This Is Your Career on Cracks April 25, 2015Posted by randydeutsch in architect types.
Those were the first words I ever heard as a college student
Admitted to the school of architecture
Attending orientation with my parents
A senior administrator got up in front and said to a roomful of 200 freshmen future architects and their parents
A questionable student retention tactic – even then
Had it been a Simpsons episode you would have heard the rear door slam
But as the Simpsons wouldn’t be invented for another 10 years, nobody moved
Next the administrator said the 9 most important words I ever heard
Only 3 of you will ever design a building
This was before everybody gets a trophy
Apparently, back then only 3 of us would get trophies
The remainder would go on to toil away in management
When the administrator said: Only 3 of you will ever design a building
My first thought was: I wonder who the other two are?
It wasn’t: I wonder if I should double major and get an MBA?
I wanted to design buildings, and while I also wanted a job after graduation
No one will let you design buildings with an MBA.
It’s not as if for me designing buildings was a forgone conclusion
I grew up in a split-level house in the suburbs
We didn’t come from either money or good taste
And we clearly didn’t know any architects
In your career you will spend 5 years sitting at a desk & 2 years sitting in meetings.
No one ever goes into architecture because they want to sit in meetings
Yet apparently this is what all but 3 of us were signing up for
What all but three students would get to do with their lives
Every student in that room must have wondered who the other two are?
And yet, we didn’t all go on to design buildings
Some became technical architects, some became managers
The ones with MBAs – became our clients
And about half went on to other fields
I chose the design of buildings over meetings
And spent 30+ years – a career – doing what I love
And in all that time I never had a bad day.
While I never became Frank Lloyd Wright, I became something even more important for me to become: myself
And I got to do this because at every career crossroad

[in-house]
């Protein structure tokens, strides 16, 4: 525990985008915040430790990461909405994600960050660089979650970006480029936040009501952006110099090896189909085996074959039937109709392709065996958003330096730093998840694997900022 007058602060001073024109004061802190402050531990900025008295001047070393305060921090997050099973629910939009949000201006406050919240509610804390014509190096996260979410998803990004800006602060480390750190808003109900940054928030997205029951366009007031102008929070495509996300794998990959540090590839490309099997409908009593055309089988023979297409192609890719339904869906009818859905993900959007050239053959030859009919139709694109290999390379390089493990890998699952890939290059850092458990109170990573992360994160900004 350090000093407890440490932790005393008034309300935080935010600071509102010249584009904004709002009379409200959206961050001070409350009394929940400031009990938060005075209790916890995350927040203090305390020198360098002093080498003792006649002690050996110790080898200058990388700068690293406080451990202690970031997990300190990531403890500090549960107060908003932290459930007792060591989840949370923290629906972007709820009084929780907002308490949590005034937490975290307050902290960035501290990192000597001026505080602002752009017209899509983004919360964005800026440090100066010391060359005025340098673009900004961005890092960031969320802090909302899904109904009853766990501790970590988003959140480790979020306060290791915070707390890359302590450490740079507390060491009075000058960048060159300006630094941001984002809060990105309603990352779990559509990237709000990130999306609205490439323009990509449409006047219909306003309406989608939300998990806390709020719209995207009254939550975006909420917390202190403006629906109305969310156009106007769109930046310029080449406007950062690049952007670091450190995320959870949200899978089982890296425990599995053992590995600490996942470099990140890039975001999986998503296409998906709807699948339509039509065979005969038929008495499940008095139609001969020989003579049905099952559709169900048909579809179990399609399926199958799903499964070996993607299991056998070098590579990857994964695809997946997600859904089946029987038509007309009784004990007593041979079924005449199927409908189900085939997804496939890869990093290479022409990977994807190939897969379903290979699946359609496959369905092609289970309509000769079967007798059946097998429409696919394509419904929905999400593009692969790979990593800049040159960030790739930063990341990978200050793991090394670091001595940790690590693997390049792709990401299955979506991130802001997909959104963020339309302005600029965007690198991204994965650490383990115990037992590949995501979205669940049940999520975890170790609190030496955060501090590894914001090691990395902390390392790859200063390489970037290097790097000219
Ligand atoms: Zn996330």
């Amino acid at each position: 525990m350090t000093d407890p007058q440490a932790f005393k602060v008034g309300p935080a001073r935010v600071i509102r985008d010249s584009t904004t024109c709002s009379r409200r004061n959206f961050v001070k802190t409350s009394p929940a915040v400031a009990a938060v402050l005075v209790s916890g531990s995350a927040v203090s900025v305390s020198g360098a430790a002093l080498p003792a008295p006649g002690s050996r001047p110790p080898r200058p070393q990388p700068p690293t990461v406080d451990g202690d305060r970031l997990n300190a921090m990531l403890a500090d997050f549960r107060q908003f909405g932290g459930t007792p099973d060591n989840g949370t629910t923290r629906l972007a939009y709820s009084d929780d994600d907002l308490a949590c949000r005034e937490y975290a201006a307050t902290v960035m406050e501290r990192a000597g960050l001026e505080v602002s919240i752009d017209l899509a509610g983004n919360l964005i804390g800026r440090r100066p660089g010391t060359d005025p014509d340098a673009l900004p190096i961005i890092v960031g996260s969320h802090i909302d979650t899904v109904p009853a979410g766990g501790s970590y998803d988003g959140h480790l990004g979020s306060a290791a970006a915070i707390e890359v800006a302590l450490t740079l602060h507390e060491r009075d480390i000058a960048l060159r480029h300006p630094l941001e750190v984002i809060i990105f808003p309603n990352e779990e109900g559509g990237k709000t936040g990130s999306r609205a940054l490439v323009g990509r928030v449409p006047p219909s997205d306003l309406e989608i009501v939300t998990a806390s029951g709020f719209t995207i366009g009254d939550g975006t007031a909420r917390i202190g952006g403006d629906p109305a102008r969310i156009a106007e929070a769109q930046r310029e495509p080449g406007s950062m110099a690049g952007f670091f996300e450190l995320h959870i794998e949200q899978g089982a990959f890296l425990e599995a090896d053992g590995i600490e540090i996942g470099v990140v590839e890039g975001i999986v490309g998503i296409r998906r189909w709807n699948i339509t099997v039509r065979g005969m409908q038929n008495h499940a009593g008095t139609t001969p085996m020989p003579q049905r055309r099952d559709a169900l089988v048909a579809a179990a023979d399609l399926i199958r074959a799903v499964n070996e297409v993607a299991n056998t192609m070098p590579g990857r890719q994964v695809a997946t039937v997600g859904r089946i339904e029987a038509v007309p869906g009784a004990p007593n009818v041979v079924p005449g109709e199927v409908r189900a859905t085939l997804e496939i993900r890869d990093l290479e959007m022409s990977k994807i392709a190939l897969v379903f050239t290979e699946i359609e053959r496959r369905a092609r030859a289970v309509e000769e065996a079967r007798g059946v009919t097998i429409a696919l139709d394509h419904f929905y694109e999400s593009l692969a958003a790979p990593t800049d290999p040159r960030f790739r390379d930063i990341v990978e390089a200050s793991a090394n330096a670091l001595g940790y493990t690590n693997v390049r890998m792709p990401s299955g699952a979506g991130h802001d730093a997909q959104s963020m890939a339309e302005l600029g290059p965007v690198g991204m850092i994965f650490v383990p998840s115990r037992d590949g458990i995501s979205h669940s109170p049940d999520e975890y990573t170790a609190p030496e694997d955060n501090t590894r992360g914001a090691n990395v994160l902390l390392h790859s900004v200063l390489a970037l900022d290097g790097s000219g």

I did this because a life NOT designing buildings – not acting on our world, not making a positive contribution, not adding value – was for me unimaginable
But as importantly, a life NOT designing buildings was somebody else’s life
And as long as I remembered this – and acted on it – everything would work out
And it did, both creatively and financially. And it can for you as well.
One of the three who designs buildings
One of the three who creates an innovation
One of the three who experience meaning & purpose in their work
One of the three who makes a difference
One of the three who helps transform the world
But there comes a time in every career, for some sooner, some later
When we no longer see ourselves as one of the three.
Why is that? Why do we give up on our promises and dreams?
There are times when we choose money over our dreams
Other times when we’ll be frustrated or bored with what we do.
And be dissatisfied with our job.
Our dreams change, or we forget our dreams.
We give up on our dreams. But, as often, our dreams give up on us.
During an internship I designed my first building – before I graduated college
And very quickly realized I had achieved my dream of being one of the three.
Michelangelo said: The greatest danger for most of us is not that our aim is too high and we miss it, but that it is too low and we reach it.
They’re too easily achieved
They’re not enough to sustain a life-long career
So what does it take to sustain a long, fulfilling career?
Upon graduation, I decided to find out and treat my career as an experiment
In this experiment I would do two things:
- Always have two careers